Valour of Siachen jawans now in a comic strip | delhi | Hindustan Times
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Valour of Siachen jawans now in a comic strip

Siachen, the world's highest battlefield, has witnessed one of the fiercest conflicts between India and Pakistan and a comic book now depicts these battles and the valour of our jawans. Sidhartha Roy reports.

delhi Updated: Aug 16, 2012 00:34 IST
Sidhartha Roy

Situated at almost 20,000 feet above sea level with temperature touching minus 40 degrees, the Siachen Glacier in Himalayas is guarded by Indian Army jawans despite the inhospitable terrain. Siachen, the world's highest battlefield, has witnessed one of the fiercest conflicts between India and Pakistan and a comic book now depicts these battles and the valour of our jawans.

'Siachen: The cold war', a beautifully brought out 48-pages comic book, is the labour of love of 30-year-old Rishi Kumar, a graduate from Delhi College of Fine Arts. Kumar has researched the subject, scripted and illustrated the book.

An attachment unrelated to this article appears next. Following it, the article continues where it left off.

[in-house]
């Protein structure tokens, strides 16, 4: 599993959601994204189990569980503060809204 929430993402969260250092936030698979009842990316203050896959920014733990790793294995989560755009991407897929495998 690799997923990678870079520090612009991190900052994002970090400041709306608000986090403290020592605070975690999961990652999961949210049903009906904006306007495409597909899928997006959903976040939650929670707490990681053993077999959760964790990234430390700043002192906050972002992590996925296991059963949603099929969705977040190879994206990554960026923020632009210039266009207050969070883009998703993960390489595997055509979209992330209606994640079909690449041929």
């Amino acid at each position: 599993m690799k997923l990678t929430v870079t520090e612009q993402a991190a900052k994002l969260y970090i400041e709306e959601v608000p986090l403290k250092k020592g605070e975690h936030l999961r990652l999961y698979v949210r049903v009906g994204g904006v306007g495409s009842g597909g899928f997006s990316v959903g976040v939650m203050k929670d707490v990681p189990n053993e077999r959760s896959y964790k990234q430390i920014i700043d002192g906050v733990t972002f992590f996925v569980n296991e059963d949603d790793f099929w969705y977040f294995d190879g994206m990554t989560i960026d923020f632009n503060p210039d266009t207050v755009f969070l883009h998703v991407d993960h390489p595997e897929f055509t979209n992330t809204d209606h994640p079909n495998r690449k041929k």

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The comic book, with its clean panels and lavishly-coloured illustrations, follows the battles fought by the Indian Army in the area since 1949 to capture the Siachen Glacier in 1984 after Operation Meghdoot. Kumar plans to bring out a sequel next month.

It was at the release of another book, 'Param Vir: Our Heroes in Battle' by Major General (Retd.) Ian Cardozo that Kumar conceived the idea. "I have grown up reading the commando series of comic books depicting British and American war heroes. There are not many inspiring comic books about our own war heroes," he said.

Writing about the battles, Kumar had to mainly depend on open sources such as newspaper clippings and the Internet. He, however, received a lot of support and advice from Major General Cardozo.

To follow his passion, Kumar left his job with an advertising agency and plunged full time into researching the subject. Once the dummy book was ready, he showed it to many publishers but no one was willing to publish it. Kumar then decided to publish the comic book himself and started AAN comics and got 1,000 copies of the comic book printed by spending money out of his own savings.